Chickens Eggs Health Issues

Tilly’s Feat

This morning around 9am I found Tilly sitting in the right nesting box. Sitting in the neighboring nesting boxes were Dolly and Feathers.  Dolly and Feathers are both broody.  I quickly checked beneath all of them for eggs.  There were none, so I went on my errands for the morning.

When I came back around 11am, things were the same.  Tilly was still in the box.  This was so unlike her.  I felt underneath of her and I could feel that her lower abdomen was full.  She needed to lay an egg.  Typically, Tilly takes about twenty minutes to lay her egg.  My heart sank; either she was newly broody, which would be a first for her, or she was having trouble passing this egg.  I prayed she was not egg bound.

One of the projects on my to-do-list for Spring was to reseed the lawn near the chicken coop.  The girls had done a number on it last Fall and it did not grow back like it had in the past.  I needed to spread down a layer of compost and then apply new grass seed.  Today was perfect for this job.  This way, I could monitor what was going on in the coop with Tilly.

Before I started, I went into the house and grabbed a large ripe juicy tomato, a handful of baby carrots, and some over-ripe strawberries.  In the yard, I picked some baby ferns.  The girls love baby ferns!   This would be a test.  As I shouted out to the girls, they all came running except for Tilly.  I could not believe that she stayed behind despite the tomato dangling in the wire treat ball outside the coop door and the rest of the goodies.  Something was not right.

As I spread the compost on top of the existing patchy lawn, I could hear Tilly making noises inside the coop.  The sounds were new to me.  They were high pitched, rolling, and sounded painful.  They were sounds made from exertion.  She must have had an egg stuck.  I decided to continue working and let her be for a little while.  Maybe she would end up passing it without my help.  Please!

Just as I was finishing up and tossed the last grass seed on top of the compost, I heard Tilly’s voice behind me. I turned around and she was there.  I squatted down near the run and she came over to me.  She was very vocal and told me her tale.  She looked so cute cocking her head back an forth when I answered her back.  Surely, she seemed to be feeling better.  As she headed over to what was left of the dangling tomato, I headed to the nesting boxes.  I opened up the latch and lifted up the door.  There it was still warm- Tilly’s egg.  It was a stout plump brown egg that was a bit wider than usual.

Photo Credit:  Tilly’s Nest

Hello friends, welcome! Follow along on our chicken, beekeeping, gardening, crafting and cooking adventures from Cape Cod.

  • Scary! So glad she's okay!

  • Poor Tilly. My girls have not started laying yet. Too young but I will hate to see them strain to pass an egg. That has to hurt.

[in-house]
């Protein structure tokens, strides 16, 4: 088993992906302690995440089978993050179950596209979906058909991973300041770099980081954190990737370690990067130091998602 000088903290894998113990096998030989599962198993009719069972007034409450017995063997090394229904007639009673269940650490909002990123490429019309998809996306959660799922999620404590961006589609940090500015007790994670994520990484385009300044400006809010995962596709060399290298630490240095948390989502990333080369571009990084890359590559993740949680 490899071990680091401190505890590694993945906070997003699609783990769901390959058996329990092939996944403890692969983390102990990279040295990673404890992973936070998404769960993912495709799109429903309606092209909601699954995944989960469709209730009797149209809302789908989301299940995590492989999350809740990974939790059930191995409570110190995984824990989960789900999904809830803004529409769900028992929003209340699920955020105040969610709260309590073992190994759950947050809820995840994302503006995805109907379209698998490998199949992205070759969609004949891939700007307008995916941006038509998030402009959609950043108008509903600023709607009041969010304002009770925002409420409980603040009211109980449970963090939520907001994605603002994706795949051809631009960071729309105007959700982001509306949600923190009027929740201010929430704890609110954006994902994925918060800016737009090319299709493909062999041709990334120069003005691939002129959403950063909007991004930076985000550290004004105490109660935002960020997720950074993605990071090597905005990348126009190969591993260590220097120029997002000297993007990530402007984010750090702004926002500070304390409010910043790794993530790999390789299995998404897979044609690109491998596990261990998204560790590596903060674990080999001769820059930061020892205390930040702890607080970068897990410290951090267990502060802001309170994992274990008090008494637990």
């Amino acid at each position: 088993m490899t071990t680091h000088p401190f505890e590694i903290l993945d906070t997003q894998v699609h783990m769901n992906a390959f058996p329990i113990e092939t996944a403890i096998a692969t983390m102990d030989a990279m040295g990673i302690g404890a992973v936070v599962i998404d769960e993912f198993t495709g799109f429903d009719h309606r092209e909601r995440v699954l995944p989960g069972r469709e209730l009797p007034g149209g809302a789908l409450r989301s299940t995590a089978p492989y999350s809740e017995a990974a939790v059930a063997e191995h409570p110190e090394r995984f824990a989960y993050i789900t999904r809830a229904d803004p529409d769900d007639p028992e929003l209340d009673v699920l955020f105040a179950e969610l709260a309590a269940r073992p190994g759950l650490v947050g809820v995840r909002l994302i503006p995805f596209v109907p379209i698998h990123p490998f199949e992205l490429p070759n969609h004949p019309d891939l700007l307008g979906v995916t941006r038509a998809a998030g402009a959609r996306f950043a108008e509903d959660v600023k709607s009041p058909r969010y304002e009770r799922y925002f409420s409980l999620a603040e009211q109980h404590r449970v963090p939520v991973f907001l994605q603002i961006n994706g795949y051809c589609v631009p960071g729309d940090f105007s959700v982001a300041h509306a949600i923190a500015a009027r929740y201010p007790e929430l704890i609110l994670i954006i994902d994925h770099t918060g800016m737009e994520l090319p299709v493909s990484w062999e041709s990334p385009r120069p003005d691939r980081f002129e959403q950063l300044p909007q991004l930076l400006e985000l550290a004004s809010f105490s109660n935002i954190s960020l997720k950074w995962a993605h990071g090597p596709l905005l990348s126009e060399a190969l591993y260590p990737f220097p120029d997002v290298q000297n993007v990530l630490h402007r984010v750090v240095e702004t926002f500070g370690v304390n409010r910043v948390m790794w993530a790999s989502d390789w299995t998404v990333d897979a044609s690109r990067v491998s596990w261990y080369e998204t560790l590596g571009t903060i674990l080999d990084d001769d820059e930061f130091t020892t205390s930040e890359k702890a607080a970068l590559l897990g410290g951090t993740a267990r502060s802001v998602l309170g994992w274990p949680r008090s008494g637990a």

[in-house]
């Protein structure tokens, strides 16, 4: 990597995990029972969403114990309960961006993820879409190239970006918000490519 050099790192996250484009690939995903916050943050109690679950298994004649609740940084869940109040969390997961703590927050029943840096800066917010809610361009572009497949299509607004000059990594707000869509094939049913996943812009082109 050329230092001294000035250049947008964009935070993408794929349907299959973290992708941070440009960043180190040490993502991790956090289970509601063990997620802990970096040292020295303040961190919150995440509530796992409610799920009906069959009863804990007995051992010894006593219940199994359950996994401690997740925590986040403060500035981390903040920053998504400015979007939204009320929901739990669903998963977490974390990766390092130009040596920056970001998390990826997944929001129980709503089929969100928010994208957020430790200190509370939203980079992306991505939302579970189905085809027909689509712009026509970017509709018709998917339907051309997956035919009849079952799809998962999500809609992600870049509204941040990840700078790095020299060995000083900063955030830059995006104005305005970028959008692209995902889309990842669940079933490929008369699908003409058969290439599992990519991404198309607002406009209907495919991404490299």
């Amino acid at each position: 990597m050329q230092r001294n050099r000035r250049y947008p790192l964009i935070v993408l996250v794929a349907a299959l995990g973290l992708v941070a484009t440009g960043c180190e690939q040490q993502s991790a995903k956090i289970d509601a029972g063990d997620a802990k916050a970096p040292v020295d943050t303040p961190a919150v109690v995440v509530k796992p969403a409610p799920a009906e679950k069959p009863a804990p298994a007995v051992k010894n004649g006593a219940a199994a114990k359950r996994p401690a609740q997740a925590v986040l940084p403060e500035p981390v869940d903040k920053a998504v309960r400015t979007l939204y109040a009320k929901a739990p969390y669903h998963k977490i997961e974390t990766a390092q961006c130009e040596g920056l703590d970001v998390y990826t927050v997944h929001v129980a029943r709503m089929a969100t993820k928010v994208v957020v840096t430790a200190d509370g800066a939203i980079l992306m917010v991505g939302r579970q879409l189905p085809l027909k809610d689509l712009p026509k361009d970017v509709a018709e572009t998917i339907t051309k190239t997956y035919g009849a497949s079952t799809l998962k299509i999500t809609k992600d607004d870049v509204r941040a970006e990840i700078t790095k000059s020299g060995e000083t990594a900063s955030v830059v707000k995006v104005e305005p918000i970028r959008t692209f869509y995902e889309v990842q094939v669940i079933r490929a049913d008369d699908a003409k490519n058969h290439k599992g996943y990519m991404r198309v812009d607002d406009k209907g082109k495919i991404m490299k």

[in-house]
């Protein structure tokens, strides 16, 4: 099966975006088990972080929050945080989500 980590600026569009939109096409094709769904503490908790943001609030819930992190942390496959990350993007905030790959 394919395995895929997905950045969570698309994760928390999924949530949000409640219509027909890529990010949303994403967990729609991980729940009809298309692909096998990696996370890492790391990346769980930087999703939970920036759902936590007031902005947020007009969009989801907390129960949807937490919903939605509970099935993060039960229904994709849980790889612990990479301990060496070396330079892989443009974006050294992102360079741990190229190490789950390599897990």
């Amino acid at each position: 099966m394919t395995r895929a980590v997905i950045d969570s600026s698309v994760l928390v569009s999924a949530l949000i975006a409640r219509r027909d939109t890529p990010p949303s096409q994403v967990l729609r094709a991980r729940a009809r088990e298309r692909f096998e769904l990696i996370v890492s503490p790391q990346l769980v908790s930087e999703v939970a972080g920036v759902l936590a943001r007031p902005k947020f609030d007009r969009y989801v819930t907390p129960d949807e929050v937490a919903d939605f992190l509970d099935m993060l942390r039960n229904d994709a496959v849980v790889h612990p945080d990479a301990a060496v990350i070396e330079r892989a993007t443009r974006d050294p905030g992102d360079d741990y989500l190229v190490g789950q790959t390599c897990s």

• Poor Tilly, but what a trooper! She should be proud of that achievement.

  • Jen

    Oh, I am so glad she's all right! You had me worried!

  • That was a big job for her….good work Tilly.

  • Whew..

  • Whew! Good job Tilly! It's hard work being a chicken! (-:

  • She showed that egg who was boss! Glad the tale ended safely and happily. 🙂

  • Jean Barnicoat

    something similar happened with one of my girls a while ago. Miriam was in a nest box and I was just puttering around, doing odds and ends in the coop. All of a sudden, she started making the most God awful sounds squealing and chattering and I thought OMG! what's wrong with her?? Is she dying? All of a sudden, I hear "clunk" and she's looking underneath herself (it's so cute when they do that), looking amazed as if saying "OMG! did I do that?" I had a good giggle at myself on that one!

  • Oh, my. This story is so sweet. I can't wait to have chickens.

  • Poor Tilly- I'm having flashbacks of childbirth…. OUCH. I got my first two eggs yesterday morning! I was so excited!

    • Congrats on the eggs! How exciting!!

  • Aw, poor Tilly! So glad she's ok. 🙂 I'm also afraid of one of our girls getting egg bound any time they take longer than usual to lay. Luckily it hasn't happened.

  • Thank so much for all of your sweet comments and stories. One of the more serious worries for chicken keepers. Thank goodness, it only happens few and far between.

  • Pam

    Whew is right!! You had me scared for a bit. Poor Tilly ~ Happy everything is okay 😀

  • Congratulations for the blog. It is included in blogs of note.

    Mentioned the blog in my blog as well as the Coffee Shop.

    http://nraoblogs.blogspot.in/2012/05/blogs-of-note-tillys-nest.html

  • So glad your Tilly is alright and everything went well. It is hard to stay back and be an observer sometimes.

    @ 3Beeze Homestead

  • My hens have not started laying yet. Lots of firsts to look forward to with a bit of nervousness about episodes like what you described.

  • Thank goodness!

    I've named a goose after Tilly 🙂 It fit. She is Tilly the Toulouse. <3

    Glad she is not broody, or egg bound.

  • Thank God she passed it. Whew!